Friday, September 09, 2016

Life in Downeast Maine

Apple trees are everywhere. I see them in yards, on farms, off the Airline. Wild ones abound. I see them on the backroads, the logging roads, the trails I run on. No longer do I wonder why apple orchards don’t exist out this way. We have four apples tress in our backyard. One is a MacIntosh. One is a crab apple. I forget what the other two are, but they produce apples that are sweet and taste similar to the Mac. It's time to bake a pie.

We're new in a town of 265 residents. Word gets around fast and well over half of the new folks we've met already know of us. "Oh, you're the teachers." Yes, that's us.

From our house, it's a run down a one mile stretch of paved road until I reach the logging roads and trails. Every time, everyone I see along the way waves. It's always a friendly wave, something more than a courtesy.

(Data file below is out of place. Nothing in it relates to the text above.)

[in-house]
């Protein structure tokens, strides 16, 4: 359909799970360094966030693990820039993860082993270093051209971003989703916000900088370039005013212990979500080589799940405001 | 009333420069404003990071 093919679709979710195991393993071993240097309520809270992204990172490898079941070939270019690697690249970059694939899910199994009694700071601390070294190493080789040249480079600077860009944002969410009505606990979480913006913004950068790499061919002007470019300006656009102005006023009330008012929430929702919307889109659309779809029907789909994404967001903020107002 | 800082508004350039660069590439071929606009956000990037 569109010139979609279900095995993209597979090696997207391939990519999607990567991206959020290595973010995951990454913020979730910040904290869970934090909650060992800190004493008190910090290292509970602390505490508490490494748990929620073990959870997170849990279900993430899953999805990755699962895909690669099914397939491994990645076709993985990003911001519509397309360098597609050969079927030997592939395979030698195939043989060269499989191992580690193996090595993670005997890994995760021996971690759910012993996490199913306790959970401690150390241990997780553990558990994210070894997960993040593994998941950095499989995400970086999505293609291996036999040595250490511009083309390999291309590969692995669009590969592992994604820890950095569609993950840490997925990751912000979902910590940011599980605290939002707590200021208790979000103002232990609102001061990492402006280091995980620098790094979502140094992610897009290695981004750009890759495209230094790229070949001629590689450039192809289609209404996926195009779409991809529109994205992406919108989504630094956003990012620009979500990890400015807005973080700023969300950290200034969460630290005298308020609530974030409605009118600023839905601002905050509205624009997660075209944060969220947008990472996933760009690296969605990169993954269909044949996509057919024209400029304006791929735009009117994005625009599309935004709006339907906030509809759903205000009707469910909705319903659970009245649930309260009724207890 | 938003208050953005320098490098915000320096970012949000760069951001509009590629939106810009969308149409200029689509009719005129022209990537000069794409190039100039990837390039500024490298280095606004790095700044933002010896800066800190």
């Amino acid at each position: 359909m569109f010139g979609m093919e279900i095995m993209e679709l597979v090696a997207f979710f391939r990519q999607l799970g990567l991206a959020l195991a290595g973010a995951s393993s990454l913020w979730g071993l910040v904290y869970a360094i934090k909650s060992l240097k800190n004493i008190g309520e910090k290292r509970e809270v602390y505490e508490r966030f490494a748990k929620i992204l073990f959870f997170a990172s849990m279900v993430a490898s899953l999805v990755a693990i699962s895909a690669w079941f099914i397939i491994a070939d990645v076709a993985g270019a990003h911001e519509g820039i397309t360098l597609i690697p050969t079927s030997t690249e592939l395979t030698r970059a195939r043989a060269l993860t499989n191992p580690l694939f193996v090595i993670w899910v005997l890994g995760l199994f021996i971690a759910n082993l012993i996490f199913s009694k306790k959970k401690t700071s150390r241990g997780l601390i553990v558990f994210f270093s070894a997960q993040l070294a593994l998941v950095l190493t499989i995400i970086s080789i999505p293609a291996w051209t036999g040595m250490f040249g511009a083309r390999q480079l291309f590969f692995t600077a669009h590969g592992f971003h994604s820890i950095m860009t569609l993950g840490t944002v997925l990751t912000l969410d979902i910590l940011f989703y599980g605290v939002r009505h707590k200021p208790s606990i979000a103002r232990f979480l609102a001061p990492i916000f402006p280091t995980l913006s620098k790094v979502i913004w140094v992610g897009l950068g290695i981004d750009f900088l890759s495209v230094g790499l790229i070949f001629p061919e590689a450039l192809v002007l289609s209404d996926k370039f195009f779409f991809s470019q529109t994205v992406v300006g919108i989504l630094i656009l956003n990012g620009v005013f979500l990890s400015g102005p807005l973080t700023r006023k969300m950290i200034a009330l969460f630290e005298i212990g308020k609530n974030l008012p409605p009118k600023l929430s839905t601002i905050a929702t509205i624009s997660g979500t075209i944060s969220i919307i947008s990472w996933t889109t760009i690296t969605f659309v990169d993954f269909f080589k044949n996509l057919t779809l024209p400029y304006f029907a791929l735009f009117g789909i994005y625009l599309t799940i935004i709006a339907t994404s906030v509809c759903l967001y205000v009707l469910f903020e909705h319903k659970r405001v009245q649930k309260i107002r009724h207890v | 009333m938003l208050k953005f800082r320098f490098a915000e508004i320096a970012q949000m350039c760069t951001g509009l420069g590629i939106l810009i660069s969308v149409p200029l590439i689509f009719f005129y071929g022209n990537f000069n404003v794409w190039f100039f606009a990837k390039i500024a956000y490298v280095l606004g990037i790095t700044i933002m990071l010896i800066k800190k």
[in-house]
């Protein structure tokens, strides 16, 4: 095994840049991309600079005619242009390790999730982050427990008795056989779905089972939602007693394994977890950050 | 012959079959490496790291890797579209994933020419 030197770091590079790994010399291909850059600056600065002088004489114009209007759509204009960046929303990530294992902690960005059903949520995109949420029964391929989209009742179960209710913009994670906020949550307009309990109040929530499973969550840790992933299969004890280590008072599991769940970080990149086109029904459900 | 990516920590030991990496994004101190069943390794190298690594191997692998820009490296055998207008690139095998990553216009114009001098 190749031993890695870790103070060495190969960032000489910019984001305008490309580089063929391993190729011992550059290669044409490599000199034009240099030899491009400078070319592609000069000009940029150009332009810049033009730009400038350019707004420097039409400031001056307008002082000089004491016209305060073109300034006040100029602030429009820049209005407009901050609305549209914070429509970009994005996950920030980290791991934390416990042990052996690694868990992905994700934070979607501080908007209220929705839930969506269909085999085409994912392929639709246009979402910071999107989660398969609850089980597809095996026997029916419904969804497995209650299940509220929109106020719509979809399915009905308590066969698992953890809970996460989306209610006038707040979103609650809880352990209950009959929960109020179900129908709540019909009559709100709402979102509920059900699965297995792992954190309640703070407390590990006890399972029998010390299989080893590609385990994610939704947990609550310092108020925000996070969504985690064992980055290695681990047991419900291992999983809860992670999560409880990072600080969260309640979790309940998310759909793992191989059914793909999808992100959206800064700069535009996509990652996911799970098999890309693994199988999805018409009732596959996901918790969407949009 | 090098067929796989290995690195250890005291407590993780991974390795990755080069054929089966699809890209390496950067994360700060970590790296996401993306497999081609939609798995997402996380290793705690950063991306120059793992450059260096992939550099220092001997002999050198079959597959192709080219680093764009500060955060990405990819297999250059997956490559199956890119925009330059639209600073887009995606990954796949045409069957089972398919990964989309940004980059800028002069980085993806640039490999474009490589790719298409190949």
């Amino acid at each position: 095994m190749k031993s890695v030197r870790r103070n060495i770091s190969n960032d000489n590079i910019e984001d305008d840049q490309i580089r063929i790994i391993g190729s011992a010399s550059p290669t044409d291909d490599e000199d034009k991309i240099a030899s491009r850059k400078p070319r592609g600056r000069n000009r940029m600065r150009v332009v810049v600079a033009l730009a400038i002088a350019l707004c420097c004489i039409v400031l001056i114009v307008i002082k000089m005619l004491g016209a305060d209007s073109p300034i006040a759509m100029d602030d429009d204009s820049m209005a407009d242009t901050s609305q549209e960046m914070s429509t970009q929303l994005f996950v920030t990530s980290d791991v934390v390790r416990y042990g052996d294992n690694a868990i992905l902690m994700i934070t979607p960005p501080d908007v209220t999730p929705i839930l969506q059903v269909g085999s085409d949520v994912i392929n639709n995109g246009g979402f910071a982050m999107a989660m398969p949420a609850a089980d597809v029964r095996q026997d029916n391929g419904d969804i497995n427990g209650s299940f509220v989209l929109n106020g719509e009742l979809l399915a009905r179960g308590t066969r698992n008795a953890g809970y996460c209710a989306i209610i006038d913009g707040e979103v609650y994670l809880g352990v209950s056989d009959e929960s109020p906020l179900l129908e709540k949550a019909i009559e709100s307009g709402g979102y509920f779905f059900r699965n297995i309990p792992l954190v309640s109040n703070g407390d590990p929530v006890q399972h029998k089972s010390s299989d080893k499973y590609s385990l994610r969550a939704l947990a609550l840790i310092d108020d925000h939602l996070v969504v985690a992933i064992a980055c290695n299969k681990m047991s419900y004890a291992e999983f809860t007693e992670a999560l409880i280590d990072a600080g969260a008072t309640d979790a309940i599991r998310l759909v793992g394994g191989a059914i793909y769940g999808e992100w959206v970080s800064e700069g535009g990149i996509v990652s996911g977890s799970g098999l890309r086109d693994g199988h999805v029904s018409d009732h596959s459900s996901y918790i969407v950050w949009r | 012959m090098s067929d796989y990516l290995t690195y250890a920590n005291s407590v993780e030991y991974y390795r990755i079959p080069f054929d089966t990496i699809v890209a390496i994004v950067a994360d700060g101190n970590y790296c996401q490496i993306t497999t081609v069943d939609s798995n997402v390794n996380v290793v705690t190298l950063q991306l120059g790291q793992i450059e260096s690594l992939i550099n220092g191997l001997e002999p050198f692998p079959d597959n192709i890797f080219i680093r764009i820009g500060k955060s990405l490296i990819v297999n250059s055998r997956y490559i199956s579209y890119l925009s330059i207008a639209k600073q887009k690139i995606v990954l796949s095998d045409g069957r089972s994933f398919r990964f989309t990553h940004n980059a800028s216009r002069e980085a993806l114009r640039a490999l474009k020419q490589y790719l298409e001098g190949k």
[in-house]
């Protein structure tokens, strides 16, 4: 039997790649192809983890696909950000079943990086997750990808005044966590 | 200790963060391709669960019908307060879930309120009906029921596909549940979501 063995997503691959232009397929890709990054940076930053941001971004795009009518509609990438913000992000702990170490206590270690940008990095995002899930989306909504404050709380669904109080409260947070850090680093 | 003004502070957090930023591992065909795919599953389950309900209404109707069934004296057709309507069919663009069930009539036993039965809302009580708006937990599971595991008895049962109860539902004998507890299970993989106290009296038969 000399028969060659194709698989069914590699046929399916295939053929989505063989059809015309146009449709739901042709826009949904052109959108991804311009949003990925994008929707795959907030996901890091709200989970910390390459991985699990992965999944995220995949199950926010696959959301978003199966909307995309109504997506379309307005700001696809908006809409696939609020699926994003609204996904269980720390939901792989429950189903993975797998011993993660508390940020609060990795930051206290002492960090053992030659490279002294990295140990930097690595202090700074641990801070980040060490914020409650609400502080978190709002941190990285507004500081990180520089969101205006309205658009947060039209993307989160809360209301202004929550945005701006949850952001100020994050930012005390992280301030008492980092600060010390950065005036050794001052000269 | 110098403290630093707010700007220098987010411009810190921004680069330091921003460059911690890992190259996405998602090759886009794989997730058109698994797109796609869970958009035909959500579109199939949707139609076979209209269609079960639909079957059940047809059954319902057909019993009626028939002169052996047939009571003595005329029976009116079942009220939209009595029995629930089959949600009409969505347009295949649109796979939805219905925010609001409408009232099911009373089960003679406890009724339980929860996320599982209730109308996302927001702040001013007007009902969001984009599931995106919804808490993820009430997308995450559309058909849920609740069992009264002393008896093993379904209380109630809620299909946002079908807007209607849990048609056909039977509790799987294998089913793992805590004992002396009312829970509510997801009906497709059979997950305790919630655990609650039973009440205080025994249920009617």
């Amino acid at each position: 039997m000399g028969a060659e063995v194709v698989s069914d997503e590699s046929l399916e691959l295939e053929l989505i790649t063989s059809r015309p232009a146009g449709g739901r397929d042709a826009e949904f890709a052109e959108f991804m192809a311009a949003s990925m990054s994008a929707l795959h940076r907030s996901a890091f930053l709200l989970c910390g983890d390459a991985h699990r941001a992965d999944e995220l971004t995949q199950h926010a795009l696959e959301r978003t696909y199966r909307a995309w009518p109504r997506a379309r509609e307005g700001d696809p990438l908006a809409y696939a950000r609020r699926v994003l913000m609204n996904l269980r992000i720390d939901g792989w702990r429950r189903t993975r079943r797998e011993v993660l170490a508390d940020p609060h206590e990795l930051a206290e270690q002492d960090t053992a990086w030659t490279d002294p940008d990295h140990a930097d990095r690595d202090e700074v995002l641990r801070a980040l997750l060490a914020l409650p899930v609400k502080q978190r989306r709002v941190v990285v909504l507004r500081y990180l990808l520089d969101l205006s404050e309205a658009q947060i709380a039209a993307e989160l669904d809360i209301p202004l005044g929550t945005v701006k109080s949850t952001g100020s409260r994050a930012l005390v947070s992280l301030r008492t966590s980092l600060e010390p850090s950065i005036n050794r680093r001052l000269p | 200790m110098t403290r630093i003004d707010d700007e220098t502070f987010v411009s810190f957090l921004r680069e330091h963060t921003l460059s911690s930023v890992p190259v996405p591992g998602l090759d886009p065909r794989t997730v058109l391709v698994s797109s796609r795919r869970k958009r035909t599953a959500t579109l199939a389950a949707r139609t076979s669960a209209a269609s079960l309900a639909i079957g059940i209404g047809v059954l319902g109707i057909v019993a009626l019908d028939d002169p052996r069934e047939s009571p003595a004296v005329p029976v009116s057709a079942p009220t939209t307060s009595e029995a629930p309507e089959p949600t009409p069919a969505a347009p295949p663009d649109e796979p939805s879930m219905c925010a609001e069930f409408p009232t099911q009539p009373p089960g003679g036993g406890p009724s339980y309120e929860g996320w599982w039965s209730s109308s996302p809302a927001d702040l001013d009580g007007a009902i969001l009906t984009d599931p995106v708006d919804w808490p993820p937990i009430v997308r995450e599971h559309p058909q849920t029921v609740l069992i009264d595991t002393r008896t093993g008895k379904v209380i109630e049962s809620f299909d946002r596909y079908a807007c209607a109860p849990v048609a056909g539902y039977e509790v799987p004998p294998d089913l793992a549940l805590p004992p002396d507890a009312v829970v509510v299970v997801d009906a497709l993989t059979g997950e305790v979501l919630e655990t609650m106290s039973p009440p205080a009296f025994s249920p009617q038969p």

The trails near our new home are nothing short of fantastic. They lead to scenic backwoods ponds lined with trees, full of trout (or so I hear) and void of camps. They climb steep hills and meander through amazing forests. I've seen footprints from moose, deer, raccoons and maybe a bobcat or lynx so far. I've also seen bear poop. However, with so much woods, it makes it easier for them to hide. I did see a porcupine this morning though. Hopefully other cool animals will be seen very soon.

I think that'll be the case.


Ben Kimball said...

a. That sounds idyllic.
b. One of my strongest memories of my early running days on the MDI cross-country team is the faint but unmistakable scent of apples in the air. Crabapples in particular. Like you said, the mid-Maine woods are full of 'em. Feral ones, the remnants of long-ago orchards? Who knows. Plenty of Septober runs ended with impromptu apple picking and eating. Huge nostalgia for that super sour thirst quench.

WxBoy said...

We have a lone, ancient apple tree behind our camp. Still serves up enough apples for applesauce each year.